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Über dieses Buch

Along with finite differences and finite elements, spectral methods are one of the three main methodologies for solving partial differential equations on computers. This book provides a detailed presentation of basic spectral algorithms, as well as a systematical presentation of basic convergence theory and error analysis for spectral methods. Readers of this book will be exposed to a unified framework for designing and analyzing spectral algorithms for a variety of problems, including in particular high-order differential equations and problems in unbounded domains. The book contains a large number of figures which are designed to illustrate various concepts stressed in the book. A set of basic matlab codes has been made available online to help the readers to develop their own spectral codes for their specific applications.

Inhaltsverzeichnis

Frontmatter

Chapter 1. Introduction

Abstract
Numerical methods for partial differential equations can be classified into the local and global categories. The finite-difference and finite-element methods are based on local arguments, whereas the spectral method is global in character. In practice, finite-element methods are particularly well suited to problems in complex geome-tries, whereas spectral methods can provide superior accuracy, at the expense of domain flexibility. We emphasize that there are many numerical approaches, such as hp finite-elements and spectral-elements, which combine advantages of both the global and local methods. However in this book, we shall restrict our attentions to the global spectral methods.
Jie Shen, Tao Tang, Li-Lian Wang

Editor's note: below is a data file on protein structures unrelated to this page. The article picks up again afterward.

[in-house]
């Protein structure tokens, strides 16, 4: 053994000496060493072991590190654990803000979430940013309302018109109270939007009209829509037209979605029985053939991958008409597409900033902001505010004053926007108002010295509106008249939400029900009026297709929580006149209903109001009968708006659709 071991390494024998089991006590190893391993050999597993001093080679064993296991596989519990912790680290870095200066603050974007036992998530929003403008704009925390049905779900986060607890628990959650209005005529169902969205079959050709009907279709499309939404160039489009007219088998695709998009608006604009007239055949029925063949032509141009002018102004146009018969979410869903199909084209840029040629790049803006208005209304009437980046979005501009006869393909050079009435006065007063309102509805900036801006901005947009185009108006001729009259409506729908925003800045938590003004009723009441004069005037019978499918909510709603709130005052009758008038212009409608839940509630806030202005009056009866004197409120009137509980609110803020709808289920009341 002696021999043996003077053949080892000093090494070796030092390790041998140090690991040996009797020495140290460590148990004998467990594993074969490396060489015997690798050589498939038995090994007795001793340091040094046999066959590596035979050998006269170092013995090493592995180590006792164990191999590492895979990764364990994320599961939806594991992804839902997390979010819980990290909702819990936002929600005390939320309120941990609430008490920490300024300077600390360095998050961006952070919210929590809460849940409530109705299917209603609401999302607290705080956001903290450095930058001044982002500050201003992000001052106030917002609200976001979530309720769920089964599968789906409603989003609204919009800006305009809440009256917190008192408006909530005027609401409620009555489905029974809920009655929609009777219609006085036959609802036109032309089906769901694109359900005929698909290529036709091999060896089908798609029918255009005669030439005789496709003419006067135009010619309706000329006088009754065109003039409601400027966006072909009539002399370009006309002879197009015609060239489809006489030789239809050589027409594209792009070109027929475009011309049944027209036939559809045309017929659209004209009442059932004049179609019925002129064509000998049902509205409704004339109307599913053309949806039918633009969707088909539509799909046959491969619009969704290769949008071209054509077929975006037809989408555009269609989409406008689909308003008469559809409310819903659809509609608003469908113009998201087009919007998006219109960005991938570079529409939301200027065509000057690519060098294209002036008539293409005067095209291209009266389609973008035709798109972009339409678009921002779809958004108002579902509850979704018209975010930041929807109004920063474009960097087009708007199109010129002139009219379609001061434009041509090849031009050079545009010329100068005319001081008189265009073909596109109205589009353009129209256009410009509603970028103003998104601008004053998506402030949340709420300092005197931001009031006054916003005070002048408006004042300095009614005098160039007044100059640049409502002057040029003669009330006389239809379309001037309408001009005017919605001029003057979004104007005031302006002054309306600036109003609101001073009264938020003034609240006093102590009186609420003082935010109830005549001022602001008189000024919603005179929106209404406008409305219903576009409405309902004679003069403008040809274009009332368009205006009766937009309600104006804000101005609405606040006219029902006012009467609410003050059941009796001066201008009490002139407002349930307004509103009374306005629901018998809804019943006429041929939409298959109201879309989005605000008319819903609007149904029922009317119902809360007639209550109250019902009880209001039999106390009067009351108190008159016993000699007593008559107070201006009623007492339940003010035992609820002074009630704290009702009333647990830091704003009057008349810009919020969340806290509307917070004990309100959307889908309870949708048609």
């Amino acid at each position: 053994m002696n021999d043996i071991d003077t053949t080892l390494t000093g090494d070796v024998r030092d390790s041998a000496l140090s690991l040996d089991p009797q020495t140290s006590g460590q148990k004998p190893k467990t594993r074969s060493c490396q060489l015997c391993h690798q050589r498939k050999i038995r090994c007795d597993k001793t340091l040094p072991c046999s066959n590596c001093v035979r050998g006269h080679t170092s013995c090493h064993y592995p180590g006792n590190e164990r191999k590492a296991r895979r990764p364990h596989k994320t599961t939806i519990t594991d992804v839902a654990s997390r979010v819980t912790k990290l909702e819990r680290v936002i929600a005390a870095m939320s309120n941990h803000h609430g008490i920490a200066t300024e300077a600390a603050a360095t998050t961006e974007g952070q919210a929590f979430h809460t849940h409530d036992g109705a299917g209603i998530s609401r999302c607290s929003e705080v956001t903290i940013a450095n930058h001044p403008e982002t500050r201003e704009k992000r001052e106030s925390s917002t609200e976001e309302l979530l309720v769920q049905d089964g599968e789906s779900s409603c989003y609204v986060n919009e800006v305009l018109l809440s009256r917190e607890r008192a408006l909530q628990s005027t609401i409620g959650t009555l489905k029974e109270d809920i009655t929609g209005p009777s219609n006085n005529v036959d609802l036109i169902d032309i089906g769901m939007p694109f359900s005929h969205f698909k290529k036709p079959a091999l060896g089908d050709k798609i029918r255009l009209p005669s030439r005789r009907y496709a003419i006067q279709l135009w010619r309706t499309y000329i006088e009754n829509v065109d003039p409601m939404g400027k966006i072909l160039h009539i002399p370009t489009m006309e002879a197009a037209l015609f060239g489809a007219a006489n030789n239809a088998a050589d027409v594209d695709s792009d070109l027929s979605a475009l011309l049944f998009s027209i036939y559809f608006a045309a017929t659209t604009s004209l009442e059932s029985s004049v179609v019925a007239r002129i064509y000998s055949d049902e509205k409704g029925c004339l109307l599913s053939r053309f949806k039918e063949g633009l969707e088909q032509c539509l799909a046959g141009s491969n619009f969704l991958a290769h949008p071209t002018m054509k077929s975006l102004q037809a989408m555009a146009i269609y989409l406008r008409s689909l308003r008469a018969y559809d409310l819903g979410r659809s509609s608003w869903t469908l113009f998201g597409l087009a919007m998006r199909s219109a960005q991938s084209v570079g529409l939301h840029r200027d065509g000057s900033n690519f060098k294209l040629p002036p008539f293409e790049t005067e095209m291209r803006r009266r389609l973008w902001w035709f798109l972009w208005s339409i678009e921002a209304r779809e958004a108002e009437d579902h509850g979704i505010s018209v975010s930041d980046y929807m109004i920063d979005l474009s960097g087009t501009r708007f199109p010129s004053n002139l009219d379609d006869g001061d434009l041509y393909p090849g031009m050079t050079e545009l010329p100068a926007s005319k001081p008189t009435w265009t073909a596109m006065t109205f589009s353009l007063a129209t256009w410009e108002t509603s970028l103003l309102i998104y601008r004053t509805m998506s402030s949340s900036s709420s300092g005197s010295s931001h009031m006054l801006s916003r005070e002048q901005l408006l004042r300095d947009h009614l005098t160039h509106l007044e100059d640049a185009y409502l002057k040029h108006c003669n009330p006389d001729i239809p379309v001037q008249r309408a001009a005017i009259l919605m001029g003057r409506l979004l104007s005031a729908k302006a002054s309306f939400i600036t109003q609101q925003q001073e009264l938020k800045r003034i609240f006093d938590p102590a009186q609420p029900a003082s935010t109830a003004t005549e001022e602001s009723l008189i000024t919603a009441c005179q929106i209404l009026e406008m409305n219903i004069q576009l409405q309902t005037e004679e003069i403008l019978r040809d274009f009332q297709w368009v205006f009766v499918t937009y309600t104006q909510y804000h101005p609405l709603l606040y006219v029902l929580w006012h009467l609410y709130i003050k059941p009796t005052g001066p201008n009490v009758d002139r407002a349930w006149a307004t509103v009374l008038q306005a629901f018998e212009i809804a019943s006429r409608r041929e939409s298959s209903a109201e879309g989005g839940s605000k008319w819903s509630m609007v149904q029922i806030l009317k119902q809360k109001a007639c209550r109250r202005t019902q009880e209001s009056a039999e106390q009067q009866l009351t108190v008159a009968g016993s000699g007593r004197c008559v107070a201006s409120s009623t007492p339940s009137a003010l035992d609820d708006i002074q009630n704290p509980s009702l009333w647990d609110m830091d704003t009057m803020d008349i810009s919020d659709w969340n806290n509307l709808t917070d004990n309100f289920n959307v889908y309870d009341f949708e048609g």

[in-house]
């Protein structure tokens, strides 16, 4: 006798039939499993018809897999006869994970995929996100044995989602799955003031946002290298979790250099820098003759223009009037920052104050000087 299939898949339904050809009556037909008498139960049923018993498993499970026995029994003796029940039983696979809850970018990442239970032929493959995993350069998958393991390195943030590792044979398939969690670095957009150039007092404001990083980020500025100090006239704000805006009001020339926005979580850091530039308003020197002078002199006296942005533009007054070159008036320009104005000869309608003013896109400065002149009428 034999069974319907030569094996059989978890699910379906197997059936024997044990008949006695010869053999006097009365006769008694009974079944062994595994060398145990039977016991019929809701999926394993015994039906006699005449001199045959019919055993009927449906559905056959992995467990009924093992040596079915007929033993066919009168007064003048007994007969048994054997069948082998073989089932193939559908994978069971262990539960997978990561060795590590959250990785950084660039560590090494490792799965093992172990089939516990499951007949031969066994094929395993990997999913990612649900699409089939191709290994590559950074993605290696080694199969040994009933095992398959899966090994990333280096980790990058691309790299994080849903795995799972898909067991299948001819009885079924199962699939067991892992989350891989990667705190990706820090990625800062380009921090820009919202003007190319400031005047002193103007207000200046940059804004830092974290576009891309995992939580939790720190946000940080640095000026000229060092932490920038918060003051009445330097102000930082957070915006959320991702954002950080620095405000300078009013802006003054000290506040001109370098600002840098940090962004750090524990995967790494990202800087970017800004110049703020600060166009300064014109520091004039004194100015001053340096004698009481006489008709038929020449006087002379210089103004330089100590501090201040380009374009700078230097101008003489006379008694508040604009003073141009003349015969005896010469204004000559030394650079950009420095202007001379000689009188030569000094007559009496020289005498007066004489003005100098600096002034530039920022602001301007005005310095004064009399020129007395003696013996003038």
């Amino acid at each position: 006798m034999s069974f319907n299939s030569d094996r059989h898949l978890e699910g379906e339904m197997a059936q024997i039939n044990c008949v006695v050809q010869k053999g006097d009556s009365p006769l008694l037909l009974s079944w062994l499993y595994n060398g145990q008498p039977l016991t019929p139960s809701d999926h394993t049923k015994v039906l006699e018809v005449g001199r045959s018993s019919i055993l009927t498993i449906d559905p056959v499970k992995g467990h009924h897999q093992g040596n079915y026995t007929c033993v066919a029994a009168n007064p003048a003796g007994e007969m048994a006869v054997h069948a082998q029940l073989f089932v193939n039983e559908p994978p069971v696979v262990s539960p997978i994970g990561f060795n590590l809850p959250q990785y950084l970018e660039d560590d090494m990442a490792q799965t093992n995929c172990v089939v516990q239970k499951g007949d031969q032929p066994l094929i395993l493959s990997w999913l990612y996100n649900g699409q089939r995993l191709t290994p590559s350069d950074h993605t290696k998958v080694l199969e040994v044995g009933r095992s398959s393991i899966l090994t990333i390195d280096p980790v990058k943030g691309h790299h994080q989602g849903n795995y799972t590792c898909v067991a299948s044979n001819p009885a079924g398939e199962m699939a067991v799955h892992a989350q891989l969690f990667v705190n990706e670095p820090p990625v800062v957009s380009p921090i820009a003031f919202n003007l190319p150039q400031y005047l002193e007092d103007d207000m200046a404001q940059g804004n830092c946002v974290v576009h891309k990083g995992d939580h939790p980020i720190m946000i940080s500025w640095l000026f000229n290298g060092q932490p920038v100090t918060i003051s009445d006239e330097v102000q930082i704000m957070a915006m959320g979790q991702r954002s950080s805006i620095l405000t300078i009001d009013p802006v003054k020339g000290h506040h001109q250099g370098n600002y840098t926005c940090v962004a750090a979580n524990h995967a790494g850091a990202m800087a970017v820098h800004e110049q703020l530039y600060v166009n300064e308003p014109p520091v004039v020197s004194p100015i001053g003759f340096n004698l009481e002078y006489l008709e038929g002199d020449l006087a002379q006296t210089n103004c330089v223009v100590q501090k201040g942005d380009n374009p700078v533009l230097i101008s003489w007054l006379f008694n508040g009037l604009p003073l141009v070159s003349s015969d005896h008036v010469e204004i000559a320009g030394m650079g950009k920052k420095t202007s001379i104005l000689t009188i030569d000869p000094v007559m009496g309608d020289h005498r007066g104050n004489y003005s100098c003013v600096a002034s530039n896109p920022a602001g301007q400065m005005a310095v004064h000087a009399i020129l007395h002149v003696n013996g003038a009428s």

Chapter 2. Fourier Spectral Methods for Periodic Problems

Abstract
The spectral method was introduced in Orszag’s pioneer work on using Fourier series for simulating incompressible flows about four decades ago (cf. Orszag (1971)). The word “spectral” was probably originated from the fact that the Fourier series are the eigenfunctions of the Laplace operator with periodic boundary conditions. This fact and the availability of the fast Fourier transform (FFT) are two major reasons for the extensive applications of Fourier methods to problems with periodic boundary conditions. In practice, a variety of physical problems exhibit periodicity. For instance, some problems are geometrically and physically periodic, such as crystal structures and homogeneous turbulence. On the other hand, many problems of scientific interest, such as the interaction of solitary waves and homogeneous turbulence, can be modeled by PDEs with periodic boundary conditions. Furthermore, even if an original problem is not periodic, the periodicity may be induced by using coordinate transforms, such as polar, spherical and cylindrical coordinates. Indeed, there are numerous circumstances where the problems are periodic in one or two directions, and non-periodic in other directions. In such cases, it is natural to use Fourier series in the periodic directions and other types of spectral expansions, such as Legendre or Chebyshev polynomials, in the non-periodic directions (cf. Chap. 7).
Jie Shen, Tao Tang, Li-Lian Wang

Chapter 3. Orthogonal Polynomials and Related Approximation Results

Abstract